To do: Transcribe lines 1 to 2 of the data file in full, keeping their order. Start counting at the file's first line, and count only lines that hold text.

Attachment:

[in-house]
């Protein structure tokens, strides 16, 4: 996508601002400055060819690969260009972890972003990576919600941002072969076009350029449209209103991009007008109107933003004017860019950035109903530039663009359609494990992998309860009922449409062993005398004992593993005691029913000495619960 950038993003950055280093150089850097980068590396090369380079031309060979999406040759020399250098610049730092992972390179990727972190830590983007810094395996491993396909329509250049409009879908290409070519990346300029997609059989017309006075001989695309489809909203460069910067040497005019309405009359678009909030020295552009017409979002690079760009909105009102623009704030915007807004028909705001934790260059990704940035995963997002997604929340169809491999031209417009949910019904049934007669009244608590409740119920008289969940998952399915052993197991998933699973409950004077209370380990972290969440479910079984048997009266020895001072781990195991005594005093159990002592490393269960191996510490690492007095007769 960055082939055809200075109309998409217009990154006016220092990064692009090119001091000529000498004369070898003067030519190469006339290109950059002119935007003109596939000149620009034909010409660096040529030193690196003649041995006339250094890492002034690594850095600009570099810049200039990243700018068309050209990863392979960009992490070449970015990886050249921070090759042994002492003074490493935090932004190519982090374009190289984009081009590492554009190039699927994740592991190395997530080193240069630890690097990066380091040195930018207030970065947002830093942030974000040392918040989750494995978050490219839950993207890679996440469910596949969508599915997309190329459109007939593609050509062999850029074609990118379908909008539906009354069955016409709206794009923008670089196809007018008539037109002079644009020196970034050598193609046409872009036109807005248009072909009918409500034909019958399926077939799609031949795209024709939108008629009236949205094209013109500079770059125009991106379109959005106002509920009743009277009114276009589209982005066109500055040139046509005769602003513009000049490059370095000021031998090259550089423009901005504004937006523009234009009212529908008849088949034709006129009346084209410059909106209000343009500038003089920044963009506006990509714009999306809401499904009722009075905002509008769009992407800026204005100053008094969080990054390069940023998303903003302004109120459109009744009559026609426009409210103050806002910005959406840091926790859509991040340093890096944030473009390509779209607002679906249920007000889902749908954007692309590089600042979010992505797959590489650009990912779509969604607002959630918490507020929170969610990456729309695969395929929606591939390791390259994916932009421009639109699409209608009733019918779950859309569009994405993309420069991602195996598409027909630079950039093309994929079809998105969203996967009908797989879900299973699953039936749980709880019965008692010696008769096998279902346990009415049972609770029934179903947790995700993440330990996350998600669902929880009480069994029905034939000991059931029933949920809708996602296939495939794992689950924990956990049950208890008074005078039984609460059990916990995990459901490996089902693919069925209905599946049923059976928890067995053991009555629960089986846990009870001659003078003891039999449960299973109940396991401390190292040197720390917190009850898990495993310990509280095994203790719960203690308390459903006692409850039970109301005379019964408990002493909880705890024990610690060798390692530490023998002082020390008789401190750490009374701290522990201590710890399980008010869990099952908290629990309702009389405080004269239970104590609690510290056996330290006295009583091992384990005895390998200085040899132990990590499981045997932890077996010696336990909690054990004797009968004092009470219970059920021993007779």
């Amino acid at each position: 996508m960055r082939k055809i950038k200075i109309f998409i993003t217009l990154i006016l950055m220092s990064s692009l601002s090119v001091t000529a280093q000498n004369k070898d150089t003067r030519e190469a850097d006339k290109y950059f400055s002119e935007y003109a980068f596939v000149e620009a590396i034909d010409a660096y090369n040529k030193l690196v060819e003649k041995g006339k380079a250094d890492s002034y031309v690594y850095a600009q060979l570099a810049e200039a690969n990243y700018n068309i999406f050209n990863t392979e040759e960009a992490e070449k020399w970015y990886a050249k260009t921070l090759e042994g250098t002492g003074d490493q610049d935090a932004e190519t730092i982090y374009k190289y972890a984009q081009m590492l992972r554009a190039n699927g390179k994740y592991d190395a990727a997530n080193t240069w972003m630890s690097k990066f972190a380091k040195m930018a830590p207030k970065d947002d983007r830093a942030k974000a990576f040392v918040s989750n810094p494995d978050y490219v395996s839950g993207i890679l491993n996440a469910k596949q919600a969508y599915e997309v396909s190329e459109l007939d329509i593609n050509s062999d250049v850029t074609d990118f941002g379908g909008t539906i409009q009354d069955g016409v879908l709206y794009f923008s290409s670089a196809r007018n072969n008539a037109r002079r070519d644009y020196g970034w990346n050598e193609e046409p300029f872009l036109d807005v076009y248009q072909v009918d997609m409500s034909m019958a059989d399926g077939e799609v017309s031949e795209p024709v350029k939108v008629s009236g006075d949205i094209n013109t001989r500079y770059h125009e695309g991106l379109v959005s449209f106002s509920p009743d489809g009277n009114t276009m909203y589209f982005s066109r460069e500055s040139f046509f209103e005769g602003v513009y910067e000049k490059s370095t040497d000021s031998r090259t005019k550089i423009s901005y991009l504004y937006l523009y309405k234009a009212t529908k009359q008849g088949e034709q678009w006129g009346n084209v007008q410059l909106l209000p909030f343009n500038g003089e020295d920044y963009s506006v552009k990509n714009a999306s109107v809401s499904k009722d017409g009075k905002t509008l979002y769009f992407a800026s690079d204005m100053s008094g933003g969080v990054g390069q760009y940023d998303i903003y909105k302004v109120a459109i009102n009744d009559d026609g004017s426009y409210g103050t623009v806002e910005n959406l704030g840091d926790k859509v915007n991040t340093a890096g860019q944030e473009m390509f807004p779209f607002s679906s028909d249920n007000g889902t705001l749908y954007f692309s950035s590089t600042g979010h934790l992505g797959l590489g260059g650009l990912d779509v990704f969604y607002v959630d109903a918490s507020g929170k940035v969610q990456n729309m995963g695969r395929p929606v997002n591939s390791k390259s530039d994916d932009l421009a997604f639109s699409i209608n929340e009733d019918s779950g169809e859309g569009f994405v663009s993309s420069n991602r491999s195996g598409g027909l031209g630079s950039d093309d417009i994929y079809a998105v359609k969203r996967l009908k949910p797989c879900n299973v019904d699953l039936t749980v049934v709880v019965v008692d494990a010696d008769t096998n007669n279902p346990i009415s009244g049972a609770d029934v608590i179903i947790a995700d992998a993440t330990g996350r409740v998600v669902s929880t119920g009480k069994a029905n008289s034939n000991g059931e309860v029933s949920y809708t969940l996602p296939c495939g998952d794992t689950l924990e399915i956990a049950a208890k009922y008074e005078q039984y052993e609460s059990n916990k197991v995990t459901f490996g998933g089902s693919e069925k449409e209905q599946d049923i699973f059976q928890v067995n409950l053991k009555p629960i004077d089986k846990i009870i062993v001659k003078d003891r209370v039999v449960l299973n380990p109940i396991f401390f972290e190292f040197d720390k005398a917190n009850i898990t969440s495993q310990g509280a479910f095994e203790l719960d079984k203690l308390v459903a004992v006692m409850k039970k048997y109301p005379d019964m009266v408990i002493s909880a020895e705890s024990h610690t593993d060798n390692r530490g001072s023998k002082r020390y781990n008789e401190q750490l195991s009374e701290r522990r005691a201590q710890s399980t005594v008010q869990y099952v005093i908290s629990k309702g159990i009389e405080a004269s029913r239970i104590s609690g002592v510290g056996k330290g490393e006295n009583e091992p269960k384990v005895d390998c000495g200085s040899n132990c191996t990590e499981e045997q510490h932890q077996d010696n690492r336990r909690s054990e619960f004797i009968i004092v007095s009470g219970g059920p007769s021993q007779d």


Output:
[in-house]
């Protein structure tokens, strides 16, 4: 996508601002400055060819690969260009972890972003990576919600941002072969076009350029449209209103991009007008109107933003004017860019950035109903530039663009359609494990992998309860009922449409062993005398004992593993005691029913000495619960 950038993003950055280093150089850097980068590396090369380079031309060979999406040759020399250098610049730092992972390179990727972190830590983007810094395996491993396909329509250049409009879908290409070519990346300029997609059989017309006075001989695309489809909203460069910067040497005019309405009359678009909030020295552009017409979002690079760009909105009102623009704030915007807004028909705001934790260059990704940035995963997002997604929340169809491999031209417009949910019904049934007669009244608590409740119920008289969940998952399915052993197991998933699973409950004077209370380990972290969440479910079984048997009266020895001072781990195991005594005093159990002592490393269960191996510490690492007095007769 960055082939055809200075109309998409217009990154006016220092990064692009090119001091000529000498004369070898003067030519190469006339290109950059002119935007003109596939000149620009034909010409660096040529030193690196003649041995006339250094890492002034690594850095600009570099810049200039990243700018068309050209990863392979960009992490070449970015990886050249921070090759042994002492003074490493935090932004190519982090374009190289984009081009590492554009190039699927994740592991190395997530080193240069630890690097990066380091040195930018207030970065947002830093942030974000040392918040989750494995978050490219839950993207890679996440469910596949969508599915997309190329459109007939593609050509062999850029074609990118379908909008539906009354069955016409709206794009923008670089196809007018008539037109002079644009020196970034050598193609046409872009036109807005248009072909009918409500034909019958399926077939799609031949795209024709939108008629009236949205094209013109500079770059125009991106379109959005106002509920009743009277009114276009589209982005066109500055040139046509005769602003513009000049490059370095000021031998090259550089423009901005504004937006523009234009009212529908008849088949034709006129009346084209410059909106209000343009500038003089920044963009506006990509714009999306809401499904009722009075905002509008769009992407800026204005100053008094969080990054390069940023998303903003302004109120459109009744009559026609426009409210103050806002910005959406840091926790859509991040340093890096944030473009390509779209607002679906249920007000889902749908954007692309590089600042979010992505797959590489650009990912779509969604607002959630918490507020929170969610990456729309695969395929929606591939390791390259994916932009421009639109699409209608009733019918779950859309569009994405993309420069991602195996598409027909630079950039093309994929079809998105969203996967009908797989879900299973699953039936749980709880019965008692010696008769096998279902346990009415049972609770029934179903947790995700993440330990996350998600669902929880009480069994029905034939000991059931029933949920809708996602296939495939794992689950924990956990049950208890008074005078039984609460059990916990995990459901490996089902693919069925209905599946049923059976928890067995053991009555629960089986846990009870001659003078003891039999449960299973109940396991401390190292040197720390917190009850898990495993310990509280095994203790719960203690308390459903006692409850039970109301005379019964408990002493909880705890024990610690060798390692530490023998002082020390008789401190750490009374701290522990201590710890399980008010869990099952908290629990309702009389405080004269239970104590609690510290056996330290006295009583091992384990005895390998200085040899132990990590499981045997932890077996010696336990909690054990004797009968004092009470219970059920021993007779």